ECB’s Herodotou: Meeting-by-Meeting Approach to Rate Hikes Should Consider Chances of Recession
14 November 2022
By David Barwick – FRANKFURT (Econostream) – European Central Bank Governing Council member Constantinos Herodotou on Tuesday said that decisions about rate hikes should take into account factors including the probability of recession.
In an interview with Greek financial daily Naftemporiki., Herodotou, who heads the Central Bank of Cyprus, said that euro area inflation would remain above target ‘for a long time’.
The ECB’s 75bp rate hike last month was ‘another important step towards exiting the accommodative stance of monetary policy in which we still find ourselves’, he said. ‘It is expected that interest rates will rise further in order to ensure that inflation returns to our medium-term target of 2%.’
The Governing Council’s meeting-by-meeting approach to rate hikes should consider ‘factors such as the inflation outlook, the chances of a recession, the impact of the measures we have taken so far, the lag of the measures, etc.’, he said.
As the ECB nears ‘the neutral interest rate range’, he said, ‘the pace of interest rate increases may need to be adjusted to ensure that we have sufficient evidence from the real economy about the effects of monetary policy.’
As for quantitative tightening, this could ‘also be discussed’, he said, ‘at a later stage and when necessary’. It was most appropriate to remain data-dependent and make decisions at each meeting, ‘without predetermined guidelines’, he said.
‘As long as inflation remains above the ECB's medium-term target, any delay in raising interest rates would prolong the negative effects on economic activity and household purchasing power, in which case even more painful measures would be needed to correct the situation’, he said.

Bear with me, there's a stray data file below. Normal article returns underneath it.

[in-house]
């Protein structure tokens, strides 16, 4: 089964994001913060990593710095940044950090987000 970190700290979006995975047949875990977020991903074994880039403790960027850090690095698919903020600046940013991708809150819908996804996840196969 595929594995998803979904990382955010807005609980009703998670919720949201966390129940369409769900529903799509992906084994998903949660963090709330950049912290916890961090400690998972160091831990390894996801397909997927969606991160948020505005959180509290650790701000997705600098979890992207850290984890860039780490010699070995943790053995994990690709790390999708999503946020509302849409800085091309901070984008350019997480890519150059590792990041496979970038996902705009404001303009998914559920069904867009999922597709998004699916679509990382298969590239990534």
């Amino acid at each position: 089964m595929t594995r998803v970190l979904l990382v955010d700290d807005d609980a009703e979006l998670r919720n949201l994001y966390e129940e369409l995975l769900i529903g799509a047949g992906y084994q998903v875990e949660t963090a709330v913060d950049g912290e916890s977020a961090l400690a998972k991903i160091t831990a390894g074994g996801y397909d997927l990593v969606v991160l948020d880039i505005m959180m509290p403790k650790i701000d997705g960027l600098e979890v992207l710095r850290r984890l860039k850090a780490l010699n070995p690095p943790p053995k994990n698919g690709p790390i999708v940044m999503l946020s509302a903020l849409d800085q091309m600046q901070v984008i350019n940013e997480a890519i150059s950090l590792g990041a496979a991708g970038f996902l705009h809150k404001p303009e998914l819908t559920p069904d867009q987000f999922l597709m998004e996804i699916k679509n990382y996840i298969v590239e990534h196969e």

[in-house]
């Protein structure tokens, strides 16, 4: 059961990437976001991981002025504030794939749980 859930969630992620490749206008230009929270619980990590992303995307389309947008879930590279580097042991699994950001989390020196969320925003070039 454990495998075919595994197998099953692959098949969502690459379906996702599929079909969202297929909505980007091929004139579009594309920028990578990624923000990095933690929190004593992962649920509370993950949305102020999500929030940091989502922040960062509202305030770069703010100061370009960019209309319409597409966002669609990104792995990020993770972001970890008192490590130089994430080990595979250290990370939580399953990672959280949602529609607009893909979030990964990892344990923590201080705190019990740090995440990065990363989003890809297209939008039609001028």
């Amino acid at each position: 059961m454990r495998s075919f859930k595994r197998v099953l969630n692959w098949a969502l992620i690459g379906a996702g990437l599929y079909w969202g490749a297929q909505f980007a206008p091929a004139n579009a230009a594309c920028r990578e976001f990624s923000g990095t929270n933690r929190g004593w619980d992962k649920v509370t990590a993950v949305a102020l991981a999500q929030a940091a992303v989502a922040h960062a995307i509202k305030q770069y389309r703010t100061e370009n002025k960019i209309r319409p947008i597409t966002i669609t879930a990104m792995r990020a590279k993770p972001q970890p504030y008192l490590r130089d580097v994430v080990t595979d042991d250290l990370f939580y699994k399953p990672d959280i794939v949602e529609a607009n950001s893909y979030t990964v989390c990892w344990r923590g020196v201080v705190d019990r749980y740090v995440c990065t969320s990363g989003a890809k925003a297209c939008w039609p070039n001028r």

There was a ‘significant’ probability of recession in the euro area as a consequence of Russian military aggression, but it is expected so far to be shallow and short, he said.
Herodotou appeared to differ with the ECB’s adverse scenario, calling this ‘particularly pessimistic.’ Many of the underlying assumptions, such as a complete stop of Russian gas imports, have luckily failed to materialise to date, he observed.
‘The possibilities of replacing lost gas supplies from Russia, as was the case with the increase in LNG imports, were also not taken into account’, he reasoned. ‘Nor did it include a coordinated response by the EU member countries to energy shortages. We may well be between the baseline and the adverse scenario, and this is what other assessments, such as the recent IMF one, which is closer to the assumptions of the ECB's baseline scenario, show.’
Still, he warned that a deterioration of the euro area’s economic situation meant that ‘pressures on the euro exchange rate are also likely to increase.’